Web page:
“I don’t think demand is calming down this year and even if we secure a lot more devices and produce many more units of the PlayStation 5 next year, our supply wouldn’t be able to catch up with demand,” CFO Hiroki Totoki said at an analyst briefing last week, according to Bloomberg.
Previously, the CFO had said during an investor call following its latest results (transcribed by VGC) that it was “unlikely” it would completely resolve supply issues in the immediate term.
Totoki said Sony was currently considering various solutions to help it cope with the global shortage of hardware components, including potentially altering hardware designs or sourcing secondary suppliers.
“As I said earlier, we’re aiming for more sales volume than the PS4 [during year 2]. But can we drastically increase the supply? No, that’s not likely,” he said.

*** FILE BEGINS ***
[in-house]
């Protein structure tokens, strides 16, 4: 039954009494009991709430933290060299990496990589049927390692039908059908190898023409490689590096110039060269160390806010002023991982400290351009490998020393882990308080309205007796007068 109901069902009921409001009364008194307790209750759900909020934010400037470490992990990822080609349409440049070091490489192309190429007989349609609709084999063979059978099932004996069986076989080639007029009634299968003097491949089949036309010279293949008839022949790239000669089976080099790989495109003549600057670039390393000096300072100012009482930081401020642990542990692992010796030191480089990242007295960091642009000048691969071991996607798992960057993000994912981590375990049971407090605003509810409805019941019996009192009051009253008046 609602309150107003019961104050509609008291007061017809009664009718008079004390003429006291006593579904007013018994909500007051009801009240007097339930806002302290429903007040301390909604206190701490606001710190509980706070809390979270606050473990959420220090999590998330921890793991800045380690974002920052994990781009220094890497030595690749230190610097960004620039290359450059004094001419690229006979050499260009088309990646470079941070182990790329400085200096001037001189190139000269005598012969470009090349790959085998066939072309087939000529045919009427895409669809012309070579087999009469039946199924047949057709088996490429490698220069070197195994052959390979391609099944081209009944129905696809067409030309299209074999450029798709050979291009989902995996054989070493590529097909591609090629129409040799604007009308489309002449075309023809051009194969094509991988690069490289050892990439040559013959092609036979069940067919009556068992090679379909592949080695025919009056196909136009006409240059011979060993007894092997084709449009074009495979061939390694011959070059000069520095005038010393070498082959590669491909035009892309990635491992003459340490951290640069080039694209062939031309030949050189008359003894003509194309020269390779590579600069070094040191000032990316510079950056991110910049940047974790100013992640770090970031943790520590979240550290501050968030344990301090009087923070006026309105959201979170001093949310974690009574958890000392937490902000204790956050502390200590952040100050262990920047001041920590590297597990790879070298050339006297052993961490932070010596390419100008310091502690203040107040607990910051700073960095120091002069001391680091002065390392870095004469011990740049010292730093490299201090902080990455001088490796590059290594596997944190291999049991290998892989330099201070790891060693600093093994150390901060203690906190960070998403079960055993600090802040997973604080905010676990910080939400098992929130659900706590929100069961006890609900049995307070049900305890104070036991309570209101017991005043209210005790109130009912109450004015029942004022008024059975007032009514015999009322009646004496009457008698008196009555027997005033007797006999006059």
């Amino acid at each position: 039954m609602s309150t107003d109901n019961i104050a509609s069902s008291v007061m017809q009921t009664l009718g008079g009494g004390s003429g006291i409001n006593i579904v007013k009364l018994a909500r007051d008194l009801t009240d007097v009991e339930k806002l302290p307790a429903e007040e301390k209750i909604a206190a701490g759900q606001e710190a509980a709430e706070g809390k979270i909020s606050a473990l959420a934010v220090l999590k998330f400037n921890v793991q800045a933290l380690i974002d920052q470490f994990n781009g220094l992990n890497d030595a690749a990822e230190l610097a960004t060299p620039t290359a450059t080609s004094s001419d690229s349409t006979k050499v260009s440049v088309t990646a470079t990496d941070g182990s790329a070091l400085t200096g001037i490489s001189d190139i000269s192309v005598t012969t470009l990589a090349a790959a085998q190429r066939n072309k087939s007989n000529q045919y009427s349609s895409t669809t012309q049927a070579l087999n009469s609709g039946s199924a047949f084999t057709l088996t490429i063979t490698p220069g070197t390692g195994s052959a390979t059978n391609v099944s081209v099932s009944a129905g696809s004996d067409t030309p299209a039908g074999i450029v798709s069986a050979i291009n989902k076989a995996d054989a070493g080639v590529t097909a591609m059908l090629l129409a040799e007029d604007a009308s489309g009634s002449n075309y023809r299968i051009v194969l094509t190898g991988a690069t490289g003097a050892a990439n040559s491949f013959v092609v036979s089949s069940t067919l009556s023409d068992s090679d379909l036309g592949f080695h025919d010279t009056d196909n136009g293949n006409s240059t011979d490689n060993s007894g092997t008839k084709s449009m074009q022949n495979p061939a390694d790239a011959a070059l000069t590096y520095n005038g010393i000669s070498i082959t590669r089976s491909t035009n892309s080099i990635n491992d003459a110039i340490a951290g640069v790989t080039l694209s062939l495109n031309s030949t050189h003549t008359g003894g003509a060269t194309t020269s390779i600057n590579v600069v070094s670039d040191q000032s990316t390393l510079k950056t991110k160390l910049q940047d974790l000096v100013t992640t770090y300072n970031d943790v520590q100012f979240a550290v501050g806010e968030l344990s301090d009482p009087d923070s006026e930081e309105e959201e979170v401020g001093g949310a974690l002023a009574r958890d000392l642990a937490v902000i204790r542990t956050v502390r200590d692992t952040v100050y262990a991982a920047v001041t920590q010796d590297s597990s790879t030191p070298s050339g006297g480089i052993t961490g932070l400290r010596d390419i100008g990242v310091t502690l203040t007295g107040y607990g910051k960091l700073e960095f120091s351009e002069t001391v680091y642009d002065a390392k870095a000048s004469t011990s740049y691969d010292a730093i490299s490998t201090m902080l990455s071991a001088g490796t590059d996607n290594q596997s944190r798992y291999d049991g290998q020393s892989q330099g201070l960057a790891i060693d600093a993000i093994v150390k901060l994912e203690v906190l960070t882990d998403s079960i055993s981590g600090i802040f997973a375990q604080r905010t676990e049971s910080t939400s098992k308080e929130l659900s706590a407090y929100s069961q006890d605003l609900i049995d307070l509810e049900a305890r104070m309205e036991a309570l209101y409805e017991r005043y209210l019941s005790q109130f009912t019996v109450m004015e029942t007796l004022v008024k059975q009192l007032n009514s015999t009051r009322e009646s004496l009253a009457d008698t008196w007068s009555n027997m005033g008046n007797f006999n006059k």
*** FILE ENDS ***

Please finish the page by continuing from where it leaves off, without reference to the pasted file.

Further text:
“The shortage of semiconductors is one factor, but there are other factors that will impact on the production volume. So, at present, we’d like to aim at [beating] second year sales of 14.8 million, which was the second year of PS4.”
In its latest financial results published on May 5, Sony reported that PS5’s shipped numbers are slightly ahead of where PS4 was during the same period (7.8m vs. 7.6m). It said its current target for PS5’s second FY was to exceed the 14.8m PS4 consoles managed.
The site claimed this month that suppliers are planning to start producing the redesigned PS5, will come with a “new semi-customized” 6nm CPU from AMD, between the second and third quarters of next year.
Sony’s comments follow Microsoft’s warnings during its own financial results this month, in which it said it expects Xbox Series X/S supply issues to continue over the coming months.
During a press conference following the publication of its latest earnings results, Furukawa admitted the company is unable to make as many consoles as it would like – and that there’s “an increasing sense of uncertainty” about its production capabilities.